Reflux, medically known as gastro-oesophageal reflux disease (GORD), occurs when the stomach contents escapes from the stomach and leaks up into the oesophagus.  It is also commonly known as heartburn as it can feel like a burning sensation in the sternum (breast bone). Other symptoms that can occur from the irritation in the throat and oesophagus can be nausea, a bitter taste in the mouth, hoarse voice, frequent throat clearing, exacerbation of asthma and erosion of dental enamel.



The cause of the condition is not the excess of stomach acid, although it may feel that way, but a weakness in the lower oesophageal sphincter, the band of muscle that is normally supposed to act as a valve to prevent stomach contents travelling back up the oesophagus.



Many women experience reflux during pregnancy. This is due in part to the hormones that relax smooth muscle (in this case the oesophageal sphincter) and also later in the pregnancy due to the upward pressure from the baby on the stomach. Other common exacerbating factors include smoking, obesity, large meals, bending, straining or lying down too soon after eating, alcohol consumption, and certain medications.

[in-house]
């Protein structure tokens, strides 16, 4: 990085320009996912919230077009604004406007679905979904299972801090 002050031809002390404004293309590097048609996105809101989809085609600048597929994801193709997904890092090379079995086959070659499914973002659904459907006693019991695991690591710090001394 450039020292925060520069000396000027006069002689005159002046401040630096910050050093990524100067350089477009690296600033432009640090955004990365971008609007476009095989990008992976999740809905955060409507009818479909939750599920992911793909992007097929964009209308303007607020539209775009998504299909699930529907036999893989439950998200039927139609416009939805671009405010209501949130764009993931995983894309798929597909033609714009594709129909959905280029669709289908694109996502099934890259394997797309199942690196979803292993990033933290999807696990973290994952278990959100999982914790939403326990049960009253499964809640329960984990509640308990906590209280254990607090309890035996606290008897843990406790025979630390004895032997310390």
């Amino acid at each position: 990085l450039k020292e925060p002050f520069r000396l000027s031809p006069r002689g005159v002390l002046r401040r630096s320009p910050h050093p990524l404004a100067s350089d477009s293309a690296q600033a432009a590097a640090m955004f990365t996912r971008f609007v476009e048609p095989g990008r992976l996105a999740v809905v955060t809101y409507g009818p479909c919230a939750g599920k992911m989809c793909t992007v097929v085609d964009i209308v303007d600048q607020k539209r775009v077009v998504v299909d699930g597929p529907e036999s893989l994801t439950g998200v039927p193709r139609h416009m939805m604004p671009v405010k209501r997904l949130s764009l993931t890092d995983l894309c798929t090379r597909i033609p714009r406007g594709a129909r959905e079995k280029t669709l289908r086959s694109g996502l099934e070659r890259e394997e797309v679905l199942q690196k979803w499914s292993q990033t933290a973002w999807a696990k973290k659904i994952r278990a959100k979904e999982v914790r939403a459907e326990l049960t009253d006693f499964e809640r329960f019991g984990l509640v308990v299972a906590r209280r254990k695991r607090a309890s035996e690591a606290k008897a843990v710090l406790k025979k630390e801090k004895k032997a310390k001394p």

There are some simple lifestyle changes that you implement to help manage the symptoms. There are several foods that trigger reflux, including alcohol, chocolate, coffee, spicy foods, tomatoes, and citrus fruits. Not all these foods will cause symptoms, however become acquainted with your specific triggers and avoid them.



Other measures include eating smaller meals, stopping smoking if you smoke, achieving and maintaining a healthy weight, minimising alcohol, not lying down for a few hours after eating and sleeping on your left side (so the stomach is below the oesophagus).



Peppermint  (such as in Lifestream Biogenic Aloe Mint and Olive Leaf Australia Olive Leaf Extract Peppermint) is usually great for any digestive disorder. However, you should bear in mind that for some people, peppermint can relax the oesophageal sphincter and trigger reflux.




Other medications may be effective such as proton-pump inhibitors (Pariet, Losec and Somac), H2 blockers (Zantac) or antacids (Gaviscon or Mylanta). Your doctor may also recommend seeing a gastroenterologist to have an endoscopy, where a thin flexible microscope is passed down the oesophagus into the stomach and beyond to inspect the mucosal lining for any abnormalities such as strictures or ulceration.